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Over the past decade, debates have arisen about the ubiquity of analytics in sports. Traditionalists immediately decry the idea that computers can win games better than humans, and long for the days when the term “load management” was reserved for the factory floor.

There are certainly arguments on both sides, but it’s hard to deny that advances in sports science have led to better athletes who are able to play at a higher level for much longer. Look at Tom Brady in football, Justin Verlander in baseball, LeBron James in basketball – they all long ago waved goodbye to their traditional “premierships” but are still among the best in their respective sports.

There was a time when we thought basketball players shouldn’t lift weights because bigger muscles messed up their shooting mechanics. Now, coaches tune into hyper-specific regimens for each player with year-round programs that often include lifting on game days.

If anyone can attest to the benefits of training analytics, it’s Golden State Warriors point guard Stephen Curry. It’s easy to forget as he enters his 14th NBA season, but Curry’s basketball future was once in doubt due to significant ankle issues. Thanks to medical procedures, strength and conditioning programs and an undying work ethic, Curry has been one of the most durable and productive stars in the league, playing in at least 60 games in nine of the last 10 seasons.

As he prepares to turn 35 in the 2022-23 season, there are questions about when we’ll start seeing signs of Curry’s decline. Warriors coach Steve Kerr said Thursday that he thinks the future Hall of Fame guard has a lot of great basketball left and that Curry could be seen dazzling the 40-year-old on the court.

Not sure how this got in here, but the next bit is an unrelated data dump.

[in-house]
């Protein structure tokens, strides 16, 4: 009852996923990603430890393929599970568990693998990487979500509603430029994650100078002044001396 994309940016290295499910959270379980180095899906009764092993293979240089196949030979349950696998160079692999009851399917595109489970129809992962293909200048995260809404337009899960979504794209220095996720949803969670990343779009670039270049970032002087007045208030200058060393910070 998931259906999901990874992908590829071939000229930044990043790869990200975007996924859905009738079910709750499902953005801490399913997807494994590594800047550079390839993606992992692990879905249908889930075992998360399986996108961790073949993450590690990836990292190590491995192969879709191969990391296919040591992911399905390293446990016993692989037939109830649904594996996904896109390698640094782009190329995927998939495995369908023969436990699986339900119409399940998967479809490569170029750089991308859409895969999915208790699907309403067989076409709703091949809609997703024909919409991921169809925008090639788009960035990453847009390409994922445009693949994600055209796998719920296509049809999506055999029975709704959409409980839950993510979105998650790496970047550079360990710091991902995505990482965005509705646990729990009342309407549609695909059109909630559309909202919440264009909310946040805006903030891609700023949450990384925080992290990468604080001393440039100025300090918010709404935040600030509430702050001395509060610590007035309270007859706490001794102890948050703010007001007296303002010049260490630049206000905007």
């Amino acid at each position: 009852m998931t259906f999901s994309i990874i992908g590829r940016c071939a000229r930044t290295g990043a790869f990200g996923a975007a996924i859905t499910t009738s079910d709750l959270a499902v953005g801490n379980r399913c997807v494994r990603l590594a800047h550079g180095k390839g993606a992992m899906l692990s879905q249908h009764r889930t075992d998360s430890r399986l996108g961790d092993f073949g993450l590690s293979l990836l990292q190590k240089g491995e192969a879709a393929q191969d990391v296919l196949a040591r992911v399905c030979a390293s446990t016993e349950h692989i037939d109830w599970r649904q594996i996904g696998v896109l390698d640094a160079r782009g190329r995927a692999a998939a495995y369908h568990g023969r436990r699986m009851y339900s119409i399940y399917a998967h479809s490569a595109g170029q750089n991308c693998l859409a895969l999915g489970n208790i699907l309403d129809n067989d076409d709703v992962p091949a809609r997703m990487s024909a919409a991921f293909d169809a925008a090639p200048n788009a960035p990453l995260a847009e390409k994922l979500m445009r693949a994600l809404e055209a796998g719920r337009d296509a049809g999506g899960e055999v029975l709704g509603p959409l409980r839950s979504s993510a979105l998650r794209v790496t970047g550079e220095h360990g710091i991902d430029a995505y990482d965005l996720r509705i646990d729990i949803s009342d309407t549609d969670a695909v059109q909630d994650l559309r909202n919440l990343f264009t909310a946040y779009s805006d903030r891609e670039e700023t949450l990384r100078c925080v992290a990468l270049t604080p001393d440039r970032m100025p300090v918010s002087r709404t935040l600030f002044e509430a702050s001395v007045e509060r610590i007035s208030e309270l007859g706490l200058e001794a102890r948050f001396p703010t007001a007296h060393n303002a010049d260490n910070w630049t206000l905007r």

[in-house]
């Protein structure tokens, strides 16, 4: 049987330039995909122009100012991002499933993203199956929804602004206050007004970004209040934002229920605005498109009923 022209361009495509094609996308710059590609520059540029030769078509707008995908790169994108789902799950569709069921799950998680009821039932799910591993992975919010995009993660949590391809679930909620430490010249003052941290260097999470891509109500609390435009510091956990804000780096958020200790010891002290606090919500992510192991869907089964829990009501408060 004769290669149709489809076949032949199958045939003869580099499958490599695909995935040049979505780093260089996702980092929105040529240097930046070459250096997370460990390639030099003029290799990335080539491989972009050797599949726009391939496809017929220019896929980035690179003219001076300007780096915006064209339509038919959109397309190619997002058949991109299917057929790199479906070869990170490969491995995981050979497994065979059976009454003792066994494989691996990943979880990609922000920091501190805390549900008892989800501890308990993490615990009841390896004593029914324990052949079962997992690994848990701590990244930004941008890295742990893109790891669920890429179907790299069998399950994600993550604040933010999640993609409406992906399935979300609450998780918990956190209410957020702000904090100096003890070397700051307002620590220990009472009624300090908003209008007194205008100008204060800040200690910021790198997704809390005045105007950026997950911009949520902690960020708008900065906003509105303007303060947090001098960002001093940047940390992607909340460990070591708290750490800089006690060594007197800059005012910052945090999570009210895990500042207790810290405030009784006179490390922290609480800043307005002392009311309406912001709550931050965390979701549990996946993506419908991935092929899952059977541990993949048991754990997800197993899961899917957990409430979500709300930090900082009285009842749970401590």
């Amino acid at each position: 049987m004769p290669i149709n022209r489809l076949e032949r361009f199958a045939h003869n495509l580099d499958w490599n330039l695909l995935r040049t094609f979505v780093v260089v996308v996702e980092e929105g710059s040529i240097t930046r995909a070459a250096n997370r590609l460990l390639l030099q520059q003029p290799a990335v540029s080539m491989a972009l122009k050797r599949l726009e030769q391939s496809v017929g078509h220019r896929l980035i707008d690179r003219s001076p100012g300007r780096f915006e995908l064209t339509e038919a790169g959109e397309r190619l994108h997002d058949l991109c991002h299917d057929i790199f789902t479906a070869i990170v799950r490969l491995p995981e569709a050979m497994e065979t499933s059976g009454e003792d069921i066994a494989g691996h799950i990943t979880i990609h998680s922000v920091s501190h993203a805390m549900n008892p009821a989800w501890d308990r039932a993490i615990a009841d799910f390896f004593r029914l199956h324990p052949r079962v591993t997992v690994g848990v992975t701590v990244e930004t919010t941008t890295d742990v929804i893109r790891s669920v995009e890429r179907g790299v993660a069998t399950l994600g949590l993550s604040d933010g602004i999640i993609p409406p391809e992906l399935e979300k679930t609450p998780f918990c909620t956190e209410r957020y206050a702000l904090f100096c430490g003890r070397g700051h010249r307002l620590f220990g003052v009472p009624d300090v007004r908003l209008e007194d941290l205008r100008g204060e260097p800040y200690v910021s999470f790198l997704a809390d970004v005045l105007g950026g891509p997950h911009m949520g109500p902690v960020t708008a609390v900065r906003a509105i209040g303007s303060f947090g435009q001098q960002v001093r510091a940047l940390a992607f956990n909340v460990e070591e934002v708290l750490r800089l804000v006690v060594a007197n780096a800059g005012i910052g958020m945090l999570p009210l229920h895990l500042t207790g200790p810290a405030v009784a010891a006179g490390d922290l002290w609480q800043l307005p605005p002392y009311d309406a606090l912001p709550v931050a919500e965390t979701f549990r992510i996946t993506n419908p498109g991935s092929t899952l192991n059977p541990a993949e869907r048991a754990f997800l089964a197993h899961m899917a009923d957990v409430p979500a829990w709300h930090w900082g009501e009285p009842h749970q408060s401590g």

“I think with Steph, you have to consider a lot more than just age. You can’t just look at his age and go, well, he’s only got a year or two left, because that’s traditionally when players have that time. It starts to fade,” Kerr said. “I think of Steve Nash a lot when I think of Steph. I watched Steve play at a really high level in Phoenix until he was 40. John Stockton did the same thing at Utah. You’re talking about athletes who are wildly dedicated to their profession, their bodies, their conditioning. Steph’s Day in every aspect, he is committed to being at the top of his game for as long as possible.”

Kerr also stated that while Curry may not look the part of a hulking, tall athlete, he is actually the elite of the elite.

“You’re talking about one of the best athletes in the world,” Kerr said. “Maybe not in terms of how high you jump or how fast you are, a traditional athletic standpoint. But when you talk about hand-eye, balance and core strength, Steph is one of the greatest athletes on earth. All of that counts. His ability to hold his own. He is at such a high level that it’s no accident. He’s both really, kind of talented naturally, but also totally committed. I fully expect him to have many more great years.”

The idea of ​​athleticism has also evolved, thanks in part to analytics. Emphasis on vertical jump and sprint speed has softened, especially in basketball, while qualities such as deceleration and balance have come to the fore. Because of this, players around the league are constantly commenting on Curry’s condition and strength, especially compared to where he was when he entered the league.

Curry is coming off the worst shooting season of his career in what could be considered a great year for any mere mortal. He averaged 25.5 points per game on 44/38/92 compared to the absurd 48/43/91 he had posted over his first 12 seasons. However, thoughts of a slump were quickly put to rest as Curry averaged 31.2 points on 48/44/86 shooting while earning his first NBA Finals MVP in a six-game triumph over the Boston Celtics in June.

Curry certainly hasn’t shown any signs of slowing down, and his skills combined with his elite preparation level and work ethic could lead to a higher level of excellence like we’ve seen other superstars enjoy in recent years.

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